Furious Spinning from the Left on Obama’s Racially-Motivated Redistributive Change
Starting at (surprise, surprise) Ben Smith’s Blog, which quotes Obama law adviser Cass Sunstein:
A top legal advisor to Barack Obama, Harvard law professor Cass Sunstein, said today that Obama’s 2001 remarks on “redistributive change” — pushed hard on the right today — are being misinterpreted, and that he was actually articulating “conservative” legal principles, and that the then-law professor’s “law-speak” was being misinterpreted.
“What the critics are missing is that the term ‘redistribution’ didn’t mean in the Constitutional context equalized wealth or anything like that. It meant some positive rights, most prominently the right to education, and also the right to a lawyer,” Sunstein said. “What he’s saying – this is the irony of it – he’s basically taking the side of the conservatives then and now against the liberals.”
Sunstein is correct as to the practice of the Court now. The Court refused to equalize wealth and that hasn’t been overturned yet. But Obama very clearly thinks that was a bad decision of the court because he goes on to praise the state supreme courts for taking up the issue (from the full transcript, which I cleaned up):
One other area where the civil rights area has changed… is at the state level you now have state supreme courts and state laws that in some ways have adopted the ethos of the Warren Court. A classic example would be something like public education, where after Brown v. Board, a major issue ends up being redistribution — how do we get more money into the schools, and how do we actually create equal schools and equal educational opportunity? Well, the court in a case called San Antonio v. Rodriguez in the early ’70s basically slaps those kinds of claims down, and says, ‘You know what, we as a court have no power to examine issues of redistribution and wealth inequalities. With respect to schools, that’s not a race issue, thats a wealth issue and something and we can’t get into.’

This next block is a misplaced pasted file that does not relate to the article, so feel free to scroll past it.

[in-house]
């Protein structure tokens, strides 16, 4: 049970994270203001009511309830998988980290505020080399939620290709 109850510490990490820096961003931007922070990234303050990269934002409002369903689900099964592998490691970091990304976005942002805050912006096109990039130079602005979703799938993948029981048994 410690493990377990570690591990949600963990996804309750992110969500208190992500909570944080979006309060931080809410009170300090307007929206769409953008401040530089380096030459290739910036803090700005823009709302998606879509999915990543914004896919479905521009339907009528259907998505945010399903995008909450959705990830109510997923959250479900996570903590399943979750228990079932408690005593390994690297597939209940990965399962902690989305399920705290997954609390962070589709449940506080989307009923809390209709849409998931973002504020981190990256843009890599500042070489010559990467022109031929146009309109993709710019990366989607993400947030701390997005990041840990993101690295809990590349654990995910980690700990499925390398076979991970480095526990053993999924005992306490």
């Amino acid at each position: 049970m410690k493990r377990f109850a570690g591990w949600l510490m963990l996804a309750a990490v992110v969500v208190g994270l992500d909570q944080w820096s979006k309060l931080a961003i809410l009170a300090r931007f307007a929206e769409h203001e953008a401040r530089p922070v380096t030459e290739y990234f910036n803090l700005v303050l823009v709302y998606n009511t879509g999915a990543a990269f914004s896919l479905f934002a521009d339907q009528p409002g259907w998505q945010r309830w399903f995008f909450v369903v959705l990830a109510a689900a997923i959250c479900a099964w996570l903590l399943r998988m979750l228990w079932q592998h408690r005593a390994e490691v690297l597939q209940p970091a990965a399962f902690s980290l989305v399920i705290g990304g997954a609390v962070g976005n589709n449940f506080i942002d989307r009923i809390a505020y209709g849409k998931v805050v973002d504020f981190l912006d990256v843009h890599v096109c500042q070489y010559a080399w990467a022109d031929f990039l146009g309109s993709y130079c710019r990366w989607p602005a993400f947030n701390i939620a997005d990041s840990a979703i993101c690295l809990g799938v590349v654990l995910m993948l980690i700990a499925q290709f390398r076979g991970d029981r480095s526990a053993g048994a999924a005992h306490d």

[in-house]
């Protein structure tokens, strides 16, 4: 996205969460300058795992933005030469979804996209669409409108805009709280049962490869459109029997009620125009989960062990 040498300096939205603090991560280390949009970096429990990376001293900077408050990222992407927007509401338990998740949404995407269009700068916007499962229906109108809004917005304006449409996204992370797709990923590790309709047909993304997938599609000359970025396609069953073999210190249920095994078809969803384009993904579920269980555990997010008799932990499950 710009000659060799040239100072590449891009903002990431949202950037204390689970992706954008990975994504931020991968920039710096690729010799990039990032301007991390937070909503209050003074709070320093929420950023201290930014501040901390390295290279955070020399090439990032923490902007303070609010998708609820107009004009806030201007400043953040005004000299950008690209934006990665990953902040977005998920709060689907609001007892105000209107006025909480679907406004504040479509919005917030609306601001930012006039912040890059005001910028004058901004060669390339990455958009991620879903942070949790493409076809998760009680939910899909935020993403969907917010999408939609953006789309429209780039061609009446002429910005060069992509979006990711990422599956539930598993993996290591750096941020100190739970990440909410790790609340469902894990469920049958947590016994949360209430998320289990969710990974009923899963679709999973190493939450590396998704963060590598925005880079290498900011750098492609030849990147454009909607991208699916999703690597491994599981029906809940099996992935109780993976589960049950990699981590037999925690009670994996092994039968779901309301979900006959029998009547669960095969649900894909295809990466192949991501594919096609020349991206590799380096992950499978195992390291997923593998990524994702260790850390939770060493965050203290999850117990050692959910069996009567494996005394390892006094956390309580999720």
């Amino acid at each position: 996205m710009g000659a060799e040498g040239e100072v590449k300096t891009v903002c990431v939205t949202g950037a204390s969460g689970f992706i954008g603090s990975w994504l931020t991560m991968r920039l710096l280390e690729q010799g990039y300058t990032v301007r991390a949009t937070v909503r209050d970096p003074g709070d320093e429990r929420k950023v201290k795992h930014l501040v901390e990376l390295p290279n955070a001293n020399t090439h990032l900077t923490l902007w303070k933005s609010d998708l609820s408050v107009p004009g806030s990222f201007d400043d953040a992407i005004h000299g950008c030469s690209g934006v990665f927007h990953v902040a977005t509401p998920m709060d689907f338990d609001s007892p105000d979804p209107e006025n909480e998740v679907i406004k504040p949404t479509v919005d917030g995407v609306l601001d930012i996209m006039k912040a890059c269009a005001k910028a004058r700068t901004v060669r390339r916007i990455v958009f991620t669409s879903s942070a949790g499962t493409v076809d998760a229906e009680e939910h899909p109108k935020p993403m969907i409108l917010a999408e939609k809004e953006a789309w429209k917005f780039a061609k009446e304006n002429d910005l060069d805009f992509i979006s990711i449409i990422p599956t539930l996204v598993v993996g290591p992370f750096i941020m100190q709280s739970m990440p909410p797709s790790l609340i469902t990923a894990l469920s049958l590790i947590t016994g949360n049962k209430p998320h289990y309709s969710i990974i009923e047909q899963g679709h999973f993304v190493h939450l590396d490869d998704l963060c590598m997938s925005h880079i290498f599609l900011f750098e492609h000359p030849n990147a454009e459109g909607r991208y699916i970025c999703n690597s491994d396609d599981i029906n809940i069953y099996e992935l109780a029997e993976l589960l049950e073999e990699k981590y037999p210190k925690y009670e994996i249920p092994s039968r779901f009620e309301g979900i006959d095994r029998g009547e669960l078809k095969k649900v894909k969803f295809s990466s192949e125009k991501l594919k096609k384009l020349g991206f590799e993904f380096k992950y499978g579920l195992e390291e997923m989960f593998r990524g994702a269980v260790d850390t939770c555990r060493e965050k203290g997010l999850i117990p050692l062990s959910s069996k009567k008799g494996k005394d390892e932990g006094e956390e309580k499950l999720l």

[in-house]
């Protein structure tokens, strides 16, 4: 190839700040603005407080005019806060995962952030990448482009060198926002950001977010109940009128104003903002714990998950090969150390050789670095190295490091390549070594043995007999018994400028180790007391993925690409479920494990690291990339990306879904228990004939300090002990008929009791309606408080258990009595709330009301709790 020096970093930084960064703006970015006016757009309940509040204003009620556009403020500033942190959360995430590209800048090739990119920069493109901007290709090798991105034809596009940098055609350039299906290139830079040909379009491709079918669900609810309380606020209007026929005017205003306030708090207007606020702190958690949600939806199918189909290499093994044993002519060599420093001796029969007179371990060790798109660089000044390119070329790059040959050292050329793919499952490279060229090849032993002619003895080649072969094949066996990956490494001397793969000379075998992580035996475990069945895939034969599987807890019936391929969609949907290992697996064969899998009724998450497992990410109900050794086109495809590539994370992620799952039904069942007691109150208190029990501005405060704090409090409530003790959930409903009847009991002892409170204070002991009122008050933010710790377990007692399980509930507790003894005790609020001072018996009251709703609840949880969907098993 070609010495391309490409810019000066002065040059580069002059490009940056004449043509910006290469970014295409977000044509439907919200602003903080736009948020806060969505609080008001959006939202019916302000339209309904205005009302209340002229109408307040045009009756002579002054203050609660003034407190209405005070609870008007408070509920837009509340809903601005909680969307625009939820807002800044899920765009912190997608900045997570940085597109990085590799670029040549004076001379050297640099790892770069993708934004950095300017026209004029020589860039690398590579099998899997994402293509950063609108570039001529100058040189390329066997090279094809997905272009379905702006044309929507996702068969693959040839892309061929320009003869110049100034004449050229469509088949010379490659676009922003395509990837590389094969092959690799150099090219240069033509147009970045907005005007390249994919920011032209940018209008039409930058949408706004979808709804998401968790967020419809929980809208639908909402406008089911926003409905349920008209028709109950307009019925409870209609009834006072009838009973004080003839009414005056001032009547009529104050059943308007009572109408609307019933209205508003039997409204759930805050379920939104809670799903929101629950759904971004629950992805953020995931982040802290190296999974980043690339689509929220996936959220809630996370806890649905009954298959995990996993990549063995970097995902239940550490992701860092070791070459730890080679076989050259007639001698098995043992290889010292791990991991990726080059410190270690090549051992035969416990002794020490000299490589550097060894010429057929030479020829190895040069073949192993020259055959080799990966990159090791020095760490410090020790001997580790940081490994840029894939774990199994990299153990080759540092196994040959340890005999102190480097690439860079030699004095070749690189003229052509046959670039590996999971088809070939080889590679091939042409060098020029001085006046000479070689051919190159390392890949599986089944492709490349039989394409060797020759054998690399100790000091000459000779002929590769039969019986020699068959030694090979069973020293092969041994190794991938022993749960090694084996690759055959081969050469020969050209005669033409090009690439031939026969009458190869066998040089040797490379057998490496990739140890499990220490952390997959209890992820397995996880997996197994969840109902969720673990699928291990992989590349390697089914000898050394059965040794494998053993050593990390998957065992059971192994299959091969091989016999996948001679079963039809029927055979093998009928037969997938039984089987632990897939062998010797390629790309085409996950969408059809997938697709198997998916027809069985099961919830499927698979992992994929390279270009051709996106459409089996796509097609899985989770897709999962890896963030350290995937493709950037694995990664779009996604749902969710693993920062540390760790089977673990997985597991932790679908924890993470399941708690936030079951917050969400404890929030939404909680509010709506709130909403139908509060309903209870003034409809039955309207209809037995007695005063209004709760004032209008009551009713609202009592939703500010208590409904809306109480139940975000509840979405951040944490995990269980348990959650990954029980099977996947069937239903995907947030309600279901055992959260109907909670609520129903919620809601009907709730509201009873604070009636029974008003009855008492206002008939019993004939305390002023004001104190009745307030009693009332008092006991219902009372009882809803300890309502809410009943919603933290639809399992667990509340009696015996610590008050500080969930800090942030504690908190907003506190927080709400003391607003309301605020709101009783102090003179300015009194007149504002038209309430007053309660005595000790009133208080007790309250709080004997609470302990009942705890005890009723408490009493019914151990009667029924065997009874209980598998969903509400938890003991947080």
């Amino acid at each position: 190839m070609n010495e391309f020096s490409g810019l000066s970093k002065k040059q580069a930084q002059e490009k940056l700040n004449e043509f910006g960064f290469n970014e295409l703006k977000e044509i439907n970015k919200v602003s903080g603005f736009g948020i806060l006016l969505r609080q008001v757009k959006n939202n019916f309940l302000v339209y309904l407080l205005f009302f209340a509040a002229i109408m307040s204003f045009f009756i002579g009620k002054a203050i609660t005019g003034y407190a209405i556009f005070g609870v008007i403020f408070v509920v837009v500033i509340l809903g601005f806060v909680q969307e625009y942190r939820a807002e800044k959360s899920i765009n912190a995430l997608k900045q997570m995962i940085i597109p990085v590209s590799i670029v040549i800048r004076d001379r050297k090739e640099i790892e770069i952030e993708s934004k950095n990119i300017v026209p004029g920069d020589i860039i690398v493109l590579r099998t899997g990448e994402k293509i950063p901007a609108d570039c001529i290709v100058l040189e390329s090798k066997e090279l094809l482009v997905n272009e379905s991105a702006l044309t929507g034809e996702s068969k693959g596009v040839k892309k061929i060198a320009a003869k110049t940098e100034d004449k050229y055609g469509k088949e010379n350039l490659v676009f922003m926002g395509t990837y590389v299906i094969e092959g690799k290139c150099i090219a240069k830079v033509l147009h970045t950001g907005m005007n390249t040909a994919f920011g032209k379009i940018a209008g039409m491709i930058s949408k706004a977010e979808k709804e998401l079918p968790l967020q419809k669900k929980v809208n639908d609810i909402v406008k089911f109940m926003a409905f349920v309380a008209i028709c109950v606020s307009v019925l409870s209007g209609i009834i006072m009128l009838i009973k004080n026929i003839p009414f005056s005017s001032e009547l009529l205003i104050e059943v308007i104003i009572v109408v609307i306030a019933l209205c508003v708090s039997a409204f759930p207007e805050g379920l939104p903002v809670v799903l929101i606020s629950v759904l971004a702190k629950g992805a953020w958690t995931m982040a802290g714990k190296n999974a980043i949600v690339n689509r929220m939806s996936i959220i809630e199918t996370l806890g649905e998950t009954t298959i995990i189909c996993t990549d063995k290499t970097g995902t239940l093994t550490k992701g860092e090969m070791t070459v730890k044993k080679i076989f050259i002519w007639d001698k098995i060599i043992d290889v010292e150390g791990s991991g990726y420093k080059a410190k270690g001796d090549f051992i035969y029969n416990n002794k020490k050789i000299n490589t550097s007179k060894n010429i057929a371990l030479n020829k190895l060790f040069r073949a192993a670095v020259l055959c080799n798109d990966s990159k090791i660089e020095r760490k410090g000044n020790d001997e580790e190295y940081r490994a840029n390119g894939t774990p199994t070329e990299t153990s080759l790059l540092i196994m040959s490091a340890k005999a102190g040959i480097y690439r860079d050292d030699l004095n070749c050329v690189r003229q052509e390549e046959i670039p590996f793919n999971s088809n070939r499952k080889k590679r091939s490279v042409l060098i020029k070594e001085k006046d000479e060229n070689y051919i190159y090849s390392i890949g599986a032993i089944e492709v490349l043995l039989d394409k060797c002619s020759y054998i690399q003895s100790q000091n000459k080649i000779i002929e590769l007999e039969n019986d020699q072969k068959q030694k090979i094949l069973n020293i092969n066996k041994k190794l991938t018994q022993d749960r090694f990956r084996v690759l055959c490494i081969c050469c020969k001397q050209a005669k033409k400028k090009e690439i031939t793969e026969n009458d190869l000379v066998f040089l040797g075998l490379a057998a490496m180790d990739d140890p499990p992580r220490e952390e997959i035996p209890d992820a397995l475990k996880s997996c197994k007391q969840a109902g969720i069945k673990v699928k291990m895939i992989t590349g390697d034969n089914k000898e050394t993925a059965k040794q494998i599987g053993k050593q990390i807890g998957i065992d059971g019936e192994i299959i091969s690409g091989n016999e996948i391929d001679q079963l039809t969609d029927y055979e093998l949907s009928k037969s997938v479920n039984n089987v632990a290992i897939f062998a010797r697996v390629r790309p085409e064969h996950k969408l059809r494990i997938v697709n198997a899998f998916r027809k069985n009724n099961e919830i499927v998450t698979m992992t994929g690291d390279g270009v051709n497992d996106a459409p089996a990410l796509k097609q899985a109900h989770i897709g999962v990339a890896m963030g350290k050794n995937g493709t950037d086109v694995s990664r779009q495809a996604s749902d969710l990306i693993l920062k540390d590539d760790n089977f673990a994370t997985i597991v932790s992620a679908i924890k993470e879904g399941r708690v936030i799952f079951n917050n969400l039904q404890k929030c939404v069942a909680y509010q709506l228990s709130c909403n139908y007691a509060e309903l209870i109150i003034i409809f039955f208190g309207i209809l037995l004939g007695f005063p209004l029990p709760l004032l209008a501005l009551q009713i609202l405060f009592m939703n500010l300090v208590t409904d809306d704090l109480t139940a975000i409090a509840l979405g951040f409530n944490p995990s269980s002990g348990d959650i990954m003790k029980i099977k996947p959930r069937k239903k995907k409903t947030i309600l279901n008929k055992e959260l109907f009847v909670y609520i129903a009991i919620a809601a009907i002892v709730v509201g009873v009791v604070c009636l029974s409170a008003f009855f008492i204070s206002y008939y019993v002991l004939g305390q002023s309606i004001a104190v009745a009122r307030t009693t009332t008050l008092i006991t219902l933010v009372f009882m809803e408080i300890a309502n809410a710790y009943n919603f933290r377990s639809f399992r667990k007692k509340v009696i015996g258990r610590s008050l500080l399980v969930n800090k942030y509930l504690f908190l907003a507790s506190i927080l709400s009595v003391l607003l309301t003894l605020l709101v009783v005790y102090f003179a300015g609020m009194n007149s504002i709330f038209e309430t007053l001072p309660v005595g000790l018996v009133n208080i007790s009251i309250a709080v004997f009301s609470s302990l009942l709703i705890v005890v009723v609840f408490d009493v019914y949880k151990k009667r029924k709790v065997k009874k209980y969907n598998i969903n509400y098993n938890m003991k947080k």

Now what is interesting, though, is suddenly a whole bunch of folks start bringing these claims in state court under state constitutions that call for equal educational opportunity. And you see state courts with mixed results being more responsive to it. You know the reason I think that is relevant. It’s not to say that I am not worried about the lack of protections coming from the Supreme Court, but it is to say, though, that you have got a cultural transformation that changes how states operate and how states think about the protection of individual rights in ways that didn’t exist prior to the Warren Court and that I think is an important legacy to keep in mind.
Also a reminder: this story is not about simple redistribution from the haves to the have-nots, which is the norm from Democrats and therefore unsurprising. Obama’s redistribution is in the context of the civil rights movement. In other words, from everyone else to blacks, based on nothing so much except skin color.
Many people will need to be gently reminded: this is not about helping the poor. Many, many, Democrats and independents (and Republicans) aren’t bothered by a little redistribution to alleviate poverty. I think for many it is considered a public good, something that, of course, governments should provide. So when this is couched in those terms, people will think “no big deal, we already do this.”
That’s the way Professor Bernstein went at Volokh. Obama’s desires for redistribution are not merely about health care or equalizing educational opportunities or making the rich pay a fair share of taxes or ensuring that all Americans have the means to go to college, as Bernstein implies. I’m sure Obama is interested in that kind of redistribution. But his comments reveal that he’s also interested in redistributing wealth based on skin color.
No matter how resigned to redistribution for purposes of alleviating poverty, or educational disparities, very few are ready to embrace redistribution based on race. Go out and remind them!